Daniel Sandral

Mr Daniel Sandral is a passionate and dedicated educator, with extensive experience as a P–6 school leader.

Mr Sandral has a Bachelor of Education from the University of Sydney and a Masters Degree of Education from the University of Technology, Sydney. He also has a Diploma of Teaching and a Graduate Certificate in Teaching English as a Second Language. As well as being highly experienced as a P–6 school leader, Mr Sandral possesses solid knowledge of curriculum and pedagogy.

Mr Sandral has held significant roles including as a Curriculum Consultant in the Catholic Education Office, at the Association of Independent Schools NSW (AISNS), executive roles in several Primary Schools, and Deputy Head of Junior School at Wenona prior to his appointment as Head of Junior School at MLC School in January 2018.

His love of teaching, enthusiasm and dedication is aimed squarely at encouraging  students to reach their full potential. He has a keen interest in evidence-based practice and its use in improving student learning outcomes.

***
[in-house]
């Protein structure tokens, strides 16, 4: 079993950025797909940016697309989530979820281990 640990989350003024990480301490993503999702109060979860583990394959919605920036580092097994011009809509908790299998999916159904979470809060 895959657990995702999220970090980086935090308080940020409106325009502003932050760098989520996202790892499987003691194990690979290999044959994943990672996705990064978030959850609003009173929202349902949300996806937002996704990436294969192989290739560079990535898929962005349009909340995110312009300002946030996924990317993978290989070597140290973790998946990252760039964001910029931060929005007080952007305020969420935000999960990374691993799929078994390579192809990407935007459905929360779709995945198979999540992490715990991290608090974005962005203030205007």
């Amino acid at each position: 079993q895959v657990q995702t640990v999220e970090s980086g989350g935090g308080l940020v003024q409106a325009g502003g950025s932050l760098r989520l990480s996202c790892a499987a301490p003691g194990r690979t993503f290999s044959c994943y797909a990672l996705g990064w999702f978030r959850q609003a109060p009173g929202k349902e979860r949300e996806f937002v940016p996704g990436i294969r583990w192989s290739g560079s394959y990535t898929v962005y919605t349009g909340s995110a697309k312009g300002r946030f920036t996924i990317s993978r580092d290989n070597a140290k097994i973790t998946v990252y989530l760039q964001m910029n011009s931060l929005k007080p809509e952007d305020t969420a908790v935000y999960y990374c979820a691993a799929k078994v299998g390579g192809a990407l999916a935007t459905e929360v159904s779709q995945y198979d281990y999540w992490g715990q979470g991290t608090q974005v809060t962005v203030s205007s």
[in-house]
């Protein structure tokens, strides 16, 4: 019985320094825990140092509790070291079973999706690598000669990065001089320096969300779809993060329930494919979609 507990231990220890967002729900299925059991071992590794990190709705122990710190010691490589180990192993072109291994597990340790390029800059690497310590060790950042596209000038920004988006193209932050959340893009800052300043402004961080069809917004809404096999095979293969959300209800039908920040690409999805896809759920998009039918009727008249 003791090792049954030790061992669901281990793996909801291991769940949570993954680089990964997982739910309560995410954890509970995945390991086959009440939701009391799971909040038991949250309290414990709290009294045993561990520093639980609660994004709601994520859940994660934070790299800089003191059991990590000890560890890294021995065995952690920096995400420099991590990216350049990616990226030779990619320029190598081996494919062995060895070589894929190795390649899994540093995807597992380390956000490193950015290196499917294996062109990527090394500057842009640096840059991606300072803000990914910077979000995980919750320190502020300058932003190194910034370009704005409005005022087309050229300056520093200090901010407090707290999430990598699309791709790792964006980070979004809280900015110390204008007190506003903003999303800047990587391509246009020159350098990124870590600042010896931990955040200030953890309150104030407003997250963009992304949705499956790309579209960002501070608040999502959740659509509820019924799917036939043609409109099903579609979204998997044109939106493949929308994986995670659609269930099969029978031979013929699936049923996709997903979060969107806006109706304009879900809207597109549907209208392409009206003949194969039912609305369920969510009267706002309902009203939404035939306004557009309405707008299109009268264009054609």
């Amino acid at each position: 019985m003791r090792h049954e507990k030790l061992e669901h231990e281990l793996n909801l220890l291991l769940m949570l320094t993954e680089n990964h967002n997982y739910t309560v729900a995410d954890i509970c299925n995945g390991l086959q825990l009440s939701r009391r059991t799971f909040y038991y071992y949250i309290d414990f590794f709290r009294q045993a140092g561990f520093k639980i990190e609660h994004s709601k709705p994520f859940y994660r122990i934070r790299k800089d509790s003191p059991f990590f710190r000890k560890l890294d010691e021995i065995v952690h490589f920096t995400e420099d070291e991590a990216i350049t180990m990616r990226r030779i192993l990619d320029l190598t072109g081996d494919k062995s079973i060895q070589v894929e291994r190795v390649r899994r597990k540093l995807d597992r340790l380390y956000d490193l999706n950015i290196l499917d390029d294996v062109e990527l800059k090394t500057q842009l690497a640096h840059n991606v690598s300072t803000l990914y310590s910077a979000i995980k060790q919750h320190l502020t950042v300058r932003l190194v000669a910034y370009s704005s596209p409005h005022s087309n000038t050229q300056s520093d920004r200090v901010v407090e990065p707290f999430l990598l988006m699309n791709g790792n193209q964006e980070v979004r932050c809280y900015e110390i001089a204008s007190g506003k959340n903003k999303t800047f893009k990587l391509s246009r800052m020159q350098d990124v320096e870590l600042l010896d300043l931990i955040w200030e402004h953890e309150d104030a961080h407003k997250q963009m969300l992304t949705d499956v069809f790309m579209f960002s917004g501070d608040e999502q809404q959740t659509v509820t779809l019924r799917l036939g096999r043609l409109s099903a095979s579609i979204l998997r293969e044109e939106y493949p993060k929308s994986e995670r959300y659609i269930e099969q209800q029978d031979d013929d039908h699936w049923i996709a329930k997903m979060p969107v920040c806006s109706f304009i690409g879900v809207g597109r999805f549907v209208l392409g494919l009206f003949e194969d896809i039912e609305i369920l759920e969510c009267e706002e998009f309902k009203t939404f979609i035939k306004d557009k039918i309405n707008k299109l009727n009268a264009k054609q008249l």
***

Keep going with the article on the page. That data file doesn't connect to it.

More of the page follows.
We asked Daniel a few questions about friendship and below are his responses:

What challenges did you face in your friendships as a kid?

Isolation. Sense of being left out. I grew up on a farm and often felt isolated from my peers, particularly as we matured. Friends would often catch up in town and visited one another’s homes and talk about their adventures at school on Monday. I would feel rejected. As an adult I now know if was not the case. However, I did not realise that at the time.

Describe a time you leaned on your friend(s) for support & how they helped you

A significant awaking for me about the value of friendship occurred when I attended boarding school, during my later secondary years. For the first time I was no longer surrounded by family and the need to rely of friendships was significantly amplified. Over time we developed close bonds, supporting each other through our daily challenges; study, the loss of a relative, illness, whatever it may be. Whilst living away from home, my friends had become my extended family and support network.

What quality do you admire most in your friends?

Mutual trust has been, and I think always will be, one of my most admired qualities. Knowing that I have friends that will support me or just check in on me asking ‘how are things going?’ is something that I valued and appreciated. Friends that will challenge me, because they care for me, is sometime that I admire even if I do not always appreciate it! And friends that make be laugh and not take life too seriously are always good to have around.


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